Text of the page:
Skrillex Makes ’Em Move at Music Hall of WilliamsburgFebruary 12th, 2014
Skirllex – Music Hall of Williamsburg – February 11, 2014
What is instantly obvious at a Skrillex show is that he’s in this for the reaction: He wants people to let go of everything cerebral and jump, without looking, into the physical sensation induced by his continuous, full-throttle sound factory. It’s as if he’s conducting an experiment to see what gets listeners to lose control and let the body take the wheel. The venue is his lab and those in attendance are his subjects. His lab last night was Music Hall of Williamsburg, and from the moment Skrillex crept out onto the stage, transitioning without pause from AC Slater’s opening set into his own, the level was cranked to full power. Skrillex’s brand of industrial, raving dubstep acted as a tractor beam, magnetizing the crowd as he observed in grinning delight. He lives to see people powerless under the current of boosted electronic bombardment.
There’s something about heavy bass-drop music that people respond to, and Skrillex manipulates this. It’s like a primal trigger gets pulled, and the result is a tribal outpour. People lose themselves. Thought and reflection go out the window and something latent takes over, suppressed and naked—something that gives a fuck less about how coiffed the hair is or how skinny the jeans are. Tension from societal demands is blasted to smithereens by thunderous, metallic beats, incessant, tumbling and energizing. For a couple of hours in a dark room splashed with radiant, colorful light, the caveman steps out of the shadows.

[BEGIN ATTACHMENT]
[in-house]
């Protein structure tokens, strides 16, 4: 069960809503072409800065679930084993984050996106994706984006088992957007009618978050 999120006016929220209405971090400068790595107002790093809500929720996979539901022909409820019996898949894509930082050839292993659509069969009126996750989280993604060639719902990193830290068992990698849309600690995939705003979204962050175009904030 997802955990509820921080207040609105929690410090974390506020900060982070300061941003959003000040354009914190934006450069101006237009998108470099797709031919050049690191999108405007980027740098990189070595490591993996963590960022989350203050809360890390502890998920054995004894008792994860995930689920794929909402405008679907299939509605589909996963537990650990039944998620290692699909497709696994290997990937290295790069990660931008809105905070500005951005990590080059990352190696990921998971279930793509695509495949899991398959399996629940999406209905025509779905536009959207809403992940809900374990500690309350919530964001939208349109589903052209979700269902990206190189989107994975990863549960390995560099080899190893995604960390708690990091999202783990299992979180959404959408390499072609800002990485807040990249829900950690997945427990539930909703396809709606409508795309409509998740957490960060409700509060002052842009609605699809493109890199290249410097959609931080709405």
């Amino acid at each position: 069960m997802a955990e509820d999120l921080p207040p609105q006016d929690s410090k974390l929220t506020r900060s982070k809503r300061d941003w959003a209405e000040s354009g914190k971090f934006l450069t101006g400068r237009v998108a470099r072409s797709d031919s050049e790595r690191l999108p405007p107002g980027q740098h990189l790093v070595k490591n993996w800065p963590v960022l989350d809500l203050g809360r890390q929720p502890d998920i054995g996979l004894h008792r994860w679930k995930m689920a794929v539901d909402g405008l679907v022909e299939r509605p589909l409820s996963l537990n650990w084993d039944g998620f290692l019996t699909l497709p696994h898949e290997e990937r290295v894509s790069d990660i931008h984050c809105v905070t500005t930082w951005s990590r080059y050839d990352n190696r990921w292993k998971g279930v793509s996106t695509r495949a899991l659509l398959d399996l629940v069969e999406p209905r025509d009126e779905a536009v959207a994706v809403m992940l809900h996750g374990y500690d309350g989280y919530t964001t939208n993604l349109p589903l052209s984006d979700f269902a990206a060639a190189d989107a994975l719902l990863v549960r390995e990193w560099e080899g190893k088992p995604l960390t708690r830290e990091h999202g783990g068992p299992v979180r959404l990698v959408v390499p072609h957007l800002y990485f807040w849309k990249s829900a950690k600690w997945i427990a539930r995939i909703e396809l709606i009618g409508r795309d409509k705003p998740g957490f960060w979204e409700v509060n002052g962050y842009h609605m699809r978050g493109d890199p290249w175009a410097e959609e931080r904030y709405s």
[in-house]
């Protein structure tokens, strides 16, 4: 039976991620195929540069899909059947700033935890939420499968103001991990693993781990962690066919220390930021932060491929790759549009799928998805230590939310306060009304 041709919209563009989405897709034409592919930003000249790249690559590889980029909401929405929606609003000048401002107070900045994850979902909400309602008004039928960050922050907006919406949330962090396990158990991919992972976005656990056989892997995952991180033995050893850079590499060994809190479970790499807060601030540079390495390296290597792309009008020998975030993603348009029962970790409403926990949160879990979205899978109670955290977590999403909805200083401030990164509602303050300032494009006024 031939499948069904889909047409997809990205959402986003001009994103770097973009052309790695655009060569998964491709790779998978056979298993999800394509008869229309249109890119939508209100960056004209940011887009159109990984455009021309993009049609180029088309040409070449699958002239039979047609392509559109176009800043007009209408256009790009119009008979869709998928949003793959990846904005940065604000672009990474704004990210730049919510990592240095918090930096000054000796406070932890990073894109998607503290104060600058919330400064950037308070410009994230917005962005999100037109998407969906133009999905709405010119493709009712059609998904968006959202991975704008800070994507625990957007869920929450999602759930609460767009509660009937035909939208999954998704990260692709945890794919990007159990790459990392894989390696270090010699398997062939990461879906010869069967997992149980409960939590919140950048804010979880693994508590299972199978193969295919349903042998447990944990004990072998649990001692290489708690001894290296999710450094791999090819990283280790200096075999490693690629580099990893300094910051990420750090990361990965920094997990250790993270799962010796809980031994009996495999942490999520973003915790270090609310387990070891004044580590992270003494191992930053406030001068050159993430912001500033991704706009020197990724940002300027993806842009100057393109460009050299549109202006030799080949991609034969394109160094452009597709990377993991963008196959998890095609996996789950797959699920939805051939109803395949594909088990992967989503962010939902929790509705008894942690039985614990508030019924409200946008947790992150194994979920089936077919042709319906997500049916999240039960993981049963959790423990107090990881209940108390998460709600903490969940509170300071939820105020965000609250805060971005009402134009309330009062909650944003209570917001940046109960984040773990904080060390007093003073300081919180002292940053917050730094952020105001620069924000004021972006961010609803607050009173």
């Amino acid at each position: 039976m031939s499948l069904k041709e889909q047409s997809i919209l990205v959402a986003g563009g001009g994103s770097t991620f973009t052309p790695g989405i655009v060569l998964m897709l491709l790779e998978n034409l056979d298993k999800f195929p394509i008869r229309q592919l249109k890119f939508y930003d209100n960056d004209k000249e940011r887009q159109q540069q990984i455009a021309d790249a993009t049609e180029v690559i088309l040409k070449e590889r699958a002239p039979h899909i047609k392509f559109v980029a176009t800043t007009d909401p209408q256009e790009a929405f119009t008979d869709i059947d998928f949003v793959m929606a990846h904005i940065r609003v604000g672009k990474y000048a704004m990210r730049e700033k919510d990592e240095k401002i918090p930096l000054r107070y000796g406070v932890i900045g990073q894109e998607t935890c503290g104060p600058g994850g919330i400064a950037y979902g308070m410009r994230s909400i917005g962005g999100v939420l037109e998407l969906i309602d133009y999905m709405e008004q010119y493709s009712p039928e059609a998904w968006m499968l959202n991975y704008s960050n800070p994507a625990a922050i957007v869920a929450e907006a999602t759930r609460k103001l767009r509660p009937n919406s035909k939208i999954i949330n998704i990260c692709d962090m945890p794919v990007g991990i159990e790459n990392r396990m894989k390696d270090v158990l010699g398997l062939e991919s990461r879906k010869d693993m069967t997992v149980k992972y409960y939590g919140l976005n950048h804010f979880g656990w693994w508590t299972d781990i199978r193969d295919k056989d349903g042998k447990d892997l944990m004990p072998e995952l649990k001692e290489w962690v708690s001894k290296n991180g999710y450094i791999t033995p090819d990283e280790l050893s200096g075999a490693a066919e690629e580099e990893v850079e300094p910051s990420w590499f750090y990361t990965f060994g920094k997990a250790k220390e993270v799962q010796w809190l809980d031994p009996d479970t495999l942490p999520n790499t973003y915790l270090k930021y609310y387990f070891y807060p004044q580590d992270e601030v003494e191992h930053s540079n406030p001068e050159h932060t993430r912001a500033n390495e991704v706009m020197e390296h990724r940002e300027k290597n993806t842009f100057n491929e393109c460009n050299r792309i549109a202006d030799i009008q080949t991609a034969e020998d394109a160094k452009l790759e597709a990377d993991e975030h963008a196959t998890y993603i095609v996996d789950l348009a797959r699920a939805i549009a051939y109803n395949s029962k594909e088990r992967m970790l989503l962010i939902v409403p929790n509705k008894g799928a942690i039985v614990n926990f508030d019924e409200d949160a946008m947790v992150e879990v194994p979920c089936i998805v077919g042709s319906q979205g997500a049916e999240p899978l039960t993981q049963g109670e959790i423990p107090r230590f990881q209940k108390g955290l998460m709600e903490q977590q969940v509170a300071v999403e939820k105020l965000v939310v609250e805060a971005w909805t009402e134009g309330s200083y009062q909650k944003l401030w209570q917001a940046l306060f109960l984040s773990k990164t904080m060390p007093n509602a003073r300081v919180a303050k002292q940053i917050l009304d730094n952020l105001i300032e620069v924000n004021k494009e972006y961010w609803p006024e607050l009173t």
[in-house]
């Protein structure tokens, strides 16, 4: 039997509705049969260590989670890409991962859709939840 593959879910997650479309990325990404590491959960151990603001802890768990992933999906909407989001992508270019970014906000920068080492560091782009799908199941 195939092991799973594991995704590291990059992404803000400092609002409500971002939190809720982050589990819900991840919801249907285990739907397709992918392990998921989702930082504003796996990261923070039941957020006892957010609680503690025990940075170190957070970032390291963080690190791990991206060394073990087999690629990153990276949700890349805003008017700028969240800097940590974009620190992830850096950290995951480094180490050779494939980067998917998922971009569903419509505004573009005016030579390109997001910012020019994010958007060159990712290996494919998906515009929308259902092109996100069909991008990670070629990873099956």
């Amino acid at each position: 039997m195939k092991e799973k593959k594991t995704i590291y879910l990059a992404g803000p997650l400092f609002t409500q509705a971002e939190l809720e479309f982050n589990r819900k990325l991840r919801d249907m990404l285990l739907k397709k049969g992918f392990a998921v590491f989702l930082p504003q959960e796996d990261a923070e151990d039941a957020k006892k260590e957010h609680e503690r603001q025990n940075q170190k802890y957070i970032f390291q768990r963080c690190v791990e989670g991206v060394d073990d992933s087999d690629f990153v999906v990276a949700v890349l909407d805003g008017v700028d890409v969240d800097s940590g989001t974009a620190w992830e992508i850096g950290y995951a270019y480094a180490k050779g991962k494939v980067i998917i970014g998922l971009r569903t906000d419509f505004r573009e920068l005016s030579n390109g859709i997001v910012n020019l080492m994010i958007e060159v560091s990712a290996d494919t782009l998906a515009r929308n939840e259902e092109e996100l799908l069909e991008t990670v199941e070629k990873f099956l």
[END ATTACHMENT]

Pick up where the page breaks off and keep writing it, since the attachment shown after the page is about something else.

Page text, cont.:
Skrillex is the contemporary orchestrator of this phenomenon and the tremendous value in his music is found in this unshackled behavior it inspires. Anyone critical of or offended by his relentless sonic onslaught is arguably putting too much thought into it. Skrillex doesn’t want you to think about his music, just experience it, without prejudice or partiality. Last night proved that the true way to experience it is live. His purpose becomes strikingly clear that way. He believes that there are times to submit, to not care about getting to work on time the next day, to not respond to your texts, or care about what you capture on your phone’s camera, to let go and not care where you land. There is a place for Skrillex in the vast and varied landscape of contemporary music. Seek it out and stay for a while. You may be surprised at how alive you feel. —Charles Steinberg
Photos courtesy of Brian C. Reilly | www.briancreilly.com